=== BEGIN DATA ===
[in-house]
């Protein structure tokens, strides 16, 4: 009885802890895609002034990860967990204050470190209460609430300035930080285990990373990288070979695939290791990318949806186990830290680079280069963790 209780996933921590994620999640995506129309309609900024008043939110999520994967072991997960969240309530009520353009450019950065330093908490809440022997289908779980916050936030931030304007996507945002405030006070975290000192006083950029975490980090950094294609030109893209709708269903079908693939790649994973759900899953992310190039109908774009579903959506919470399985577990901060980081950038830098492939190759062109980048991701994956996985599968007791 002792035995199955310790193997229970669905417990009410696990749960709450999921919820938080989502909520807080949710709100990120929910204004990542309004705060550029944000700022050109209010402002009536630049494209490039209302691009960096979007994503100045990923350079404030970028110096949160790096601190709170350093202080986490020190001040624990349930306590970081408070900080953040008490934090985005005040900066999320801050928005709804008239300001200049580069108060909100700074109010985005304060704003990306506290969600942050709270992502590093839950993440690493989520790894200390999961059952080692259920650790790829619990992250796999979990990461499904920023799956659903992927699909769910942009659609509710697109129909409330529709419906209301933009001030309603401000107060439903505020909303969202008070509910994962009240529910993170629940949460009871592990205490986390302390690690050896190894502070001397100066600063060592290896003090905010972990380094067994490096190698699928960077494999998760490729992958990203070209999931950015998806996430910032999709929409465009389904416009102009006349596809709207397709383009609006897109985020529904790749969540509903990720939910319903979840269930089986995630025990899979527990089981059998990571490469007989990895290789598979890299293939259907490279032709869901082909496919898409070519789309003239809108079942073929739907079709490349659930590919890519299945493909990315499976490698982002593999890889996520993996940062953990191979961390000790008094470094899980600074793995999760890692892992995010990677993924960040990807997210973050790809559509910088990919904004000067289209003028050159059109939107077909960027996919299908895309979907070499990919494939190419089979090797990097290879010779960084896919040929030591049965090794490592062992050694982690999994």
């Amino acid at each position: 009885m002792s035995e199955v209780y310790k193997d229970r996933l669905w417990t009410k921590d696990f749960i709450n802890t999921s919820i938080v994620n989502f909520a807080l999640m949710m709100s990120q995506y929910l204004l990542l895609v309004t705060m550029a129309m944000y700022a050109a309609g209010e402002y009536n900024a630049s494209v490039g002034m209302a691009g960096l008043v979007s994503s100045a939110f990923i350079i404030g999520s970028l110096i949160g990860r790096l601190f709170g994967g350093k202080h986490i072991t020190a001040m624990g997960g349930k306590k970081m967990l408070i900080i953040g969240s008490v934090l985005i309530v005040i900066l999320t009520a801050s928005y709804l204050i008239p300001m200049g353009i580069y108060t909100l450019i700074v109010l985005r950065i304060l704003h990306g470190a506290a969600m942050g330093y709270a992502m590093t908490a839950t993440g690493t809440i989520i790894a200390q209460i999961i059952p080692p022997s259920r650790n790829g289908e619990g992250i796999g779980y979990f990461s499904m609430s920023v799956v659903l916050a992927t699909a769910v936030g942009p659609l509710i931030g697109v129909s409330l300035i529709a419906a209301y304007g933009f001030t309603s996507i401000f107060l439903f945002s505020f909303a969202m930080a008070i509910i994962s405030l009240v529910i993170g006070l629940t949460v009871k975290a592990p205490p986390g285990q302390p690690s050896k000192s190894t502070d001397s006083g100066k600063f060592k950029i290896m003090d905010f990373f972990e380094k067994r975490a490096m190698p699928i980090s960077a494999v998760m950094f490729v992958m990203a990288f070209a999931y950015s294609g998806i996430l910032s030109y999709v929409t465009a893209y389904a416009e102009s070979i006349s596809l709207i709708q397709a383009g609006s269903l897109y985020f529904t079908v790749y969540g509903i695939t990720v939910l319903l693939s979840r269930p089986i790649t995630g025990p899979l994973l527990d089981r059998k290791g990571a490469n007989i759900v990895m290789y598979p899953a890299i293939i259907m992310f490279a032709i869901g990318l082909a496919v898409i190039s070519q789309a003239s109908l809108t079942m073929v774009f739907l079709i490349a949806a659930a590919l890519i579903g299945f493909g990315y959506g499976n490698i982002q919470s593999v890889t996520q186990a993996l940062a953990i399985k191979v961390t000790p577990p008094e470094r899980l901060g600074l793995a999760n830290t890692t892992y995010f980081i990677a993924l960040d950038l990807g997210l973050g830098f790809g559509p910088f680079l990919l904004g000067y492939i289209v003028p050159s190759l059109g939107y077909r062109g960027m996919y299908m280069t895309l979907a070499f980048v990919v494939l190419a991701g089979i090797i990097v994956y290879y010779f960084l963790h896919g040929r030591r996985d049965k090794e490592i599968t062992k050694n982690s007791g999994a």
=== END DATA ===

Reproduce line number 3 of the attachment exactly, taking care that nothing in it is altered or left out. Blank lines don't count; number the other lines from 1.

């Amino acid at each position: 009885m002792s035995e199955v209780y310790k193997d229970r996933l669905w417990t009410k921590d696990f749960i709450n802890t999921s919820i938080v994620n989502f909520a807080l999640m949710m709100s990120q995506y929910l204004l990542l895609v309004t705060m550029a129309m944000y700022a050109a309609g209010e402002y009536n900024a630049s494209v490039g002034m209302a691009g960096l008043v979007s994503s100045a939110f990923i350079i404030g999520s970028l110096i949160g990860r790096l601190f709170g994967g350093k202080h986490i072991t020190a001040m624990g997960g349930k306590k970081m967990l408070i900080i953040g969240s008490v934090l985005i309530v005040i900066l999320t009520a801050s928005y709804l204050i008239p300001m200049g353009i580069y108060t909100l450019i700074v109010l985005r950065i304060l704003h990306g470190a506290a969600m942050g330093y709270a992502m590093t908490a839950t993440g690493t809440i989520i790894a200390q209460i999961i059952p080692p022997s259920r650790n790829g289908e619990g992250i796999g779980y979990f990461s499904m609430s920023v799956v659903l916050a992927t699909a769910v936030g942009p659609l509710i931030g697109v129909s409330l300035i529709a419906a209301y304007g933009f001030t309603s996507i401000f107060l439903f945002s505020f909303a969202m930080a008070i509910i994962s405030l009240v529910i993170g006070l629940t949460v009871k975290a592990p205490p986390g285990q302390p690690s050896k000192s190894t502070d001397s006083g100066k600063f060592k950029i290896m003090d905010f990373f972990e380094k067994r975490a490096m190698p699928i980090s960077a494999v998760m950094f490729v992958m990203a990288f070209a999931y950015s294609g998806i996430l910032s030109y999709v929409t465009a893209y389904a416009e102009s070979i006349s596809l709207i709708q397709a383009g609006s269903l897109y985020f529904t079908v790749y969540g509903i695939t990720v939910l319903l693939s979840r269930p089986i790649t995630g025990p899979l994973l527990d089981r059998k290791g990571a490469n007989i759900v990895m290789y598979p899953a890299i293939i259907m992310f490279a032709i869901g990318l082909a496919v898409i190039s070519q789309a003239s109908l809108t079942m073929v774009f739907l079709i490349a949806a659930a590919l890519i579903g299945f493909g990315y959506g499976n490698i982002q919470s593999v890889t996520q186990a993996l940062a953990i399985k191979v961390t000790p577990p008094e470094r899980l901060g600074l793995a999760n830290t890692t892992y995010f980081i990677a993924l960040d950038l990807g997210l973050g830098f790809g559509p910088f680079l990919l904004g000067y492939i289209v003028p050159s190759l059109g939107y077909r062109g960027m996919y299908m280069t895309l979907a070499f980048v990919v494939l190419a991701g089979i090797i990097v994956y290879y010779f960084l963790h896919g040929r030591r996985d049965k090794e490592i599968t062992k050694n982690s007791g999994a």